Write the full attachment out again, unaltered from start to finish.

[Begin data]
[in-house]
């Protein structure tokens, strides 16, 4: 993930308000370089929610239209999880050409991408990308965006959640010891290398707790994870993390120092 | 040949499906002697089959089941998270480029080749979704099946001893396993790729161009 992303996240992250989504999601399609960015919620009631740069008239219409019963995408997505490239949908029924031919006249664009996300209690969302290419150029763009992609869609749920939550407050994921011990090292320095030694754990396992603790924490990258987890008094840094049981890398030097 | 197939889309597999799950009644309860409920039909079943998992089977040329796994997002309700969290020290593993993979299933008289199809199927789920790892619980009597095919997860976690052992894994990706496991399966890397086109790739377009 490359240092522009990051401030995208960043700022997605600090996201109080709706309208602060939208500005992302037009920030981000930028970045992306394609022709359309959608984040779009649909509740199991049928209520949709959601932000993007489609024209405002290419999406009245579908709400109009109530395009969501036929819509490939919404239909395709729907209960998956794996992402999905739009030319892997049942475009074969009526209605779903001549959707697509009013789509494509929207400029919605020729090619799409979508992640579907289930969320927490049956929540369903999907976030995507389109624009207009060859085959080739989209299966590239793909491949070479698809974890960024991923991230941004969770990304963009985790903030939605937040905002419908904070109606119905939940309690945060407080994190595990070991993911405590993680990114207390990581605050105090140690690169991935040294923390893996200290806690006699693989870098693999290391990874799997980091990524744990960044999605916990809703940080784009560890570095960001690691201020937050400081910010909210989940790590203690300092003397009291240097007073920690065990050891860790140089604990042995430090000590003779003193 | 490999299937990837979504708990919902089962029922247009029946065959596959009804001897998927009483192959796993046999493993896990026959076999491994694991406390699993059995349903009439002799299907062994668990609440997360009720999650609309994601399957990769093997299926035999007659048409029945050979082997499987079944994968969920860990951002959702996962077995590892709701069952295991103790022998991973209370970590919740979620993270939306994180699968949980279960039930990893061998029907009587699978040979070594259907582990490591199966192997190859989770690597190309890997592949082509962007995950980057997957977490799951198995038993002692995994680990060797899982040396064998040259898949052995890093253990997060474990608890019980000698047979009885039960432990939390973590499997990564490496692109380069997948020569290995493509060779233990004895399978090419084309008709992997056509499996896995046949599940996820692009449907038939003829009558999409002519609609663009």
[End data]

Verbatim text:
[in-house]
């Protein structure tokens, strides 16, 4: 993930308000370089929610239209999880050409991408990308965006959640010891290398707790994870993390120092 | 040949499906002697089959089941998270480029080749979704099946001893396993790729161009 992303996240992250989504999601399609960015919620009631740069008239219409019963995408997505490239949908029924031919006249664009996300209690969302290419150029763009992609869609749920939550407050994921011990090292320095030694754990396992603790924490990258987890008094840094049981890398030097 | 197939889309597999799950009644309860409920039909079943998992089977040329796994997002309700969290020290593993993979299933008289199809199927789920790892619980009597095919997860976690052992894994990706496991399966890397086109790739377009 490359240092522009990051401030995208960043700022997605600090996201109080709706309208602060939208500005992302037009920030981000930028970045992306394609022709359309959608984040779009649909509740199991049928209520949709959601932000993007489609024209405002290419999406009245579908709400109009109530395009969501036929819509490939919404239909395709729907209960998956794996992402999905739009030319892997049942475009074969009526209605779903001549959707697509009013789509494509929207400029919605020729090619799409979508992640579907289930969320927490049956929540369903999907976030995507389109624009207009060859085959080739989209299966590239793909491949070479698809974890960024991923991230941004969770990304963009985790903030939605937040905002419908904070109606119905939940309690945060407080994190595990070991993911405590993680990114207390990581605050105090140690690169991935040294923390893996200290806690006699693989870098693999290391990874799997980091990524744990960044999605916990809703940080784009560890570095960001690691201020937050400081910010909210989940790590203690300092003397009291240097007073920690065990050891860790140089604990042995430090000590003779003193 | 490999299937990837979504708990919902089962029922247009029946065959596959009804001897998927009483192959796993046999493993896990026959076999491994694991406390699993059995349903009439002799299907062994668990609440997360009720999650609309994601399957990769093997299926035999007659048409029945050979082997499987079944994968969920860990951002959702996962077995590892709701069952295991103790022998991973209370970590919740979620993270939306994180699968949980279960039930990893061998029907009587699978040979070594259907582990490591199966192997190859989770690597190309890997592949082509962007995950980057997957977490799951198995038993002692995994680990060797899982040396064998040259898949052995890093253990997060474990608890019980000698047979009885039960432990939390973590499997990564490496692109380069997948020569290995493509060779233990004895399978090419084309008709992997056509499996896995046949599940996820692009449907038939003829009558999409002519609609663009």